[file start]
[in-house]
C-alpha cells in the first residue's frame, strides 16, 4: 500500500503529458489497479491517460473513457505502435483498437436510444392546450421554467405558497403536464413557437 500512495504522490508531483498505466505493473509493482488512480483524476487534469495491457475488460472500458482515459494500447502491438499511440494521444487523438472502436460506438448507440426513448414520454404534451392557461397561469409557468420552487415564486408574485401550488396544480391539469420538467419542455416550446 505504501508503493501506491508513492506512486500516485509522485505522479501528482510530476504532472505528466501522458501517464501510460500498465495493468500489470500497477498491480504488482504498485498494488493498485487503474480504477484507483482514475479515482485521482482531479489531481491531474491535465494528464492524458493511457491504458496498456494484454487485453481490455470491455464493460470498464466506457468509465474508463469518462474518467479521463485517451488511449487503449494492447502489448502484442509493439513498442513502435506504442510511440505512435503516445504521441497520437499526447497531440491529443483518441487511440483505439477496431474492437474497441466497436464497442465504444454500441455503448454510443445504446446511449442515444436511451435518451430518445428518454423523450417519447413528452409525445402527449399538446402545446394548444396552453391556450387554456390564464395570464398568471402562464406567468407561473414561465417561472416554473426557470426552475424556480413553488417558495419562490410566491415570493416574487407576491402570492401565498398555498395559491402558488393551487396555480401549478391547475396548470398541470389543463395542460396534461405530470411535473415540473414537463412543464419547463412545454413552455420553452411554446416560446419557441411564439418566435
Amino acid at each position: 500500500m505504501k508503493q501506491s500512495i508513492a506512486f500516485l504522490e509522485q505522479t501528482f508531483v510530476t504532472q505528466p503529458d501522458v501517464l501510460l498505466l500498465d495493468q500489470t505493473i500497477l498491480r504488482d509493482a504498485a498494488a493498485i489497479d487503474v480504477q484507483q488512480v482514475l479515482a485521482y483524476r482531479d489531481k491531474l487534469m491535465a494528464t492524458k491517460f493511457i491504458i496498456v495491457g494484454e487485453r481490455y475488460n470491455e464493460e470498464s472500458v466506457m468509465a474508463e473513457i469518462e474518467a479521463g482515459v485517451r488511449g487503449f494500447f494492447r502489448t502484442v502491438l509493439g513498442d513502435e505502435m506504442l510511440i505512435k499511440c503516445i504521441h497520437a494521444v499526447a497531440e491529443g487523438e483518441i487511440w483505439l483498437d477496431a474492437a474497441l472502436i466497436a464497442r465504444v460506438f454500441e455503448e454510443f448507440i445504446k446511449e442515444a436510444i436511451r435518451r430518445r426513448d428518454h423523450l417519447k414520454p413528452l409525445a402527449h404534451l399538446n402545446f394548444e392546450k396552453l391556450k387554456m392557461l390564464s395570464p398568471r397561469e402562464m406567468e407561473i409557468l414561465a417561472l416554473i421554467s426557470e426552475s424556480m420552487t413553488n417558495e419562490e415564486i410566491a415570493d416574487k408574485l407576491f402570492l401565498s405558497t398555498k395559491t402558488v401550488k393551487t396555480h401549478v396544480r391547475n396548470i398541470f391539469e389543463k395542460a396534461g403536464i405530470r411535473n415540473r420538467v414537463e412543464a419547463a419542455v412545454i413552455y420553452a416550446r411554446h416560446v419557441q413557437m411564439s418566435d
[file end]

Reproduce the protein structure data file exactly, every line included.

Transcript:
[in-house]
C-alpha cells in the first residue's frame, strides 16, 4: 500500500503529458489497479491517460473513457505502435483498437436510444392546450421554467405558497403536464413557437 500512495504522490508531483498505466505493473509493482488512480483524476487534469495491457475488460472500458482515459494500447502491438499511440494521444487523438472502436460506438448507440426513448414520454404534451392557461397561469409557468420552487415564486408574485401550488396544480391539469420538467419542455416550446 505504501508503493501506491508513492506512486500516485509522485505522479501528482510530476504532472505528466501522458501517464501510460500498465495493468500489470500497477498491480504488482504498485498494488493498485487503474480504477484507483482514475479515482485521482482531479489531481491531474491535465494528464492524458493511457491504458496498456494484454487485453481490455470491455464493460470498464466506457468509465474508463469518462474518467479521463485517451488511449487503449494492447502489448502484442509493439513498442513502435506504442510511440505512435503516445504521441497520437499526447497531440491529443483518441487511440483505439477496431474492437474497441466497436464497442465504444454500441455503448454510443445504446446511449442515444436511451435518451430518445428518454423523450417519447413528452409525445402527449399538446402545446394548444396552453391556450387554456390564464395570464398568471402562464406567468407561473414561465417561472416554473426557470426552475424556480413553488417558495419562490410566491415570493416574487407576491402570492401565498398555498395559491402558488393551487396555480401549478391547475396548470398541470389543463395542460396534461405530470411535473415540473414537463412543464419547463412545454413552455420553452411554446416560446419557441411564439418566435
Amino acid at each position: 500500500m505504501k508503493q501506491s500512495i508513492a506512486f500516485l504522490e509522485q505522479t501528482f508531483v510530476t504532472q505528466p503529458d501522458v501517464l501510460l498505466l500498465d495493468q500489470t505493473i500497477l498491480r504488482d509493482a504498485a498494488a493498485i489497479d487503474v480504477q484507483q488512480v482514475l479515482a485521482y483524476r482531479d489531481k491531474l487534469m491535465a494528464t492524458k491517460f493511457i491504458i496498456v495491457g494484454e487485453r481490455y475488460n470491455e464493460e470498464s472500458v466506457m468509465a474508463e473513457i469518462e474518467a479521463g482515459v485517451r488511449g487503449f494500447f494492447r502489448t502484442v502491438l509493439g513498442d513502435e505502435m506504442l510511440i505512435k499511440c503516445i504521441h497520437a494521444v499526447a497531440e491529443g487523438e483518441i487511440w483505439l483498437d477496431a474492437a474497441l472502436i466497436a464497442r465504444v460506438f454500441e455503448e454510443f448507440i445504446k446511449e442515444a436510444i436511451r435518451r430518445r426513448d428518454h423523450l417519447k414520454p413528452l409525445a402527449h404534451l399538446n402545446f394548444e392546450k396552453l391556450k387554456m392557461l390564464s395570464p398568471r397561469e402562464m406567468e407561473i409557468l414561465a417561472l416554473i421554467s426557470e426552475s424556480m420552487t413553488n417558495e419562490e415564486i410566491a415570493d416574487k408574485l407576491f402570492l401565498s405558497t398555498k395559491t402558488v401550488k393551487t396555480h401549478v396544480r391547475n396548470i398541470f391539469e389543463k395542460a396534461g403536464i405530470r411535473n415540473r420538467v414537463e412543464a419547463a419542455v412545454i413552455y420553452a416550446r411554446h416560446v419557441q413557437m411564439s418566435d